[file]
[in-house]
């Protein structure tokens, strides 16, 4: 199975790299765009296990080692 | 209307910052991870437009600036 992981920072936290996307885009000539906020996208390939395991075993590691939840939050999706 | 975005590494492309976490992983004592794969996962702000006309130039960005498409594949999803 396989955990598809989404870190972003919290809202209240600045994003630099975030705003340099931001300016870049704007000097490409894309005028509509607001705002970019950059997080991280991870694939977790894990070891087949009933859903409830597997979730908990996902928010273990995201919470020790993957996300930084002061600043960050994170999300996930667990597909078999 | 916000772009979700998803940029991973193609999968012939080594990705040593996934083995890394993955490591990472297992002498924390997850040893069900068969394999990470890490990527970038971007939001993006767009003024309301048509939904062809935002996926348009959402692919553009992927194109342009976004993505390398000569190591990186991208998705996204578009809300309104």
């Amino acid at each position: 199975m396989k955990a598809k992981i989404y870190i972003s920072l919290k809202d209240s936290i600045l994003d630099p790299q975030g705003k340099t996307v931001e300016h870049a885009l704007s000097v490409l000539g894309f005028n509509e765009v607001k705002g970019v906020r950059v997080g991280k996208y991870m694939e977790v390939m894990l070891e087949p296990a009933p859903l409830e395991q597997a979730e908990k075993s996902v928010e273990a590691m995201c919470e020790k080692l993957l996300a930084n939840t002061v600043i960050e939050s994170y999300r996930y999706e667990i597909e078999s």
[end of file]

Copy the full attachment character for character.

[in-house]
């Protein structure tokens, strides 16, 4: 199975790299765009296990080692 | 209307910052991870437009600036 992981920072936290996307885009000539906020996208390939395991075993590691939840939050999706 | 975005590494492309976490992983004592794969996962702000006309130039960005498409594949999803 396989955990598809989404870190972003919290809202209240600045994003630099975030705003340099931001300016870049704007000097490409894309005028509509607001705002970019950059997080991280991870694939977790894990070891087949009933859903409830597997979730908990996902928010273990995201919470020790993957996300930084002061600043960050994170999300996930667990597909078999 | 916000772009979700998803940029991973193609999968012939080594990705040593996934083995890394993955490591990472297992002498924390997850040893069900068969394999990470890490990527970038971007939001993006767009003024309301048509939904062809935002996926348009959402692919553009992927194109342009976004993505390398000569190591990186991208998705996204578009809300309104």
């Amino acid at each position: 199975m396989k955990a598809k992981i989404y870190i972003s920072l919290k809202d209240s936290i600045l994003d630099p790299q975030g705003k340099t996307v931001e300016h870049a885009l704007s000097v490409l000539g894309f005028n509509e765009v607001k705002g970019v906020r950059v997080g991280k996208y991870m694939e977790v390939m894990l070891e087949p296990a009933p859903l409830e395991q597997a979730e908990k075993s996902v928010e273990a590691m995201c919470e020790k080692l993957l996300a930084n939840t002061v600043i960050e939050s994170y999300r996930y999706e667990i597909e078999s």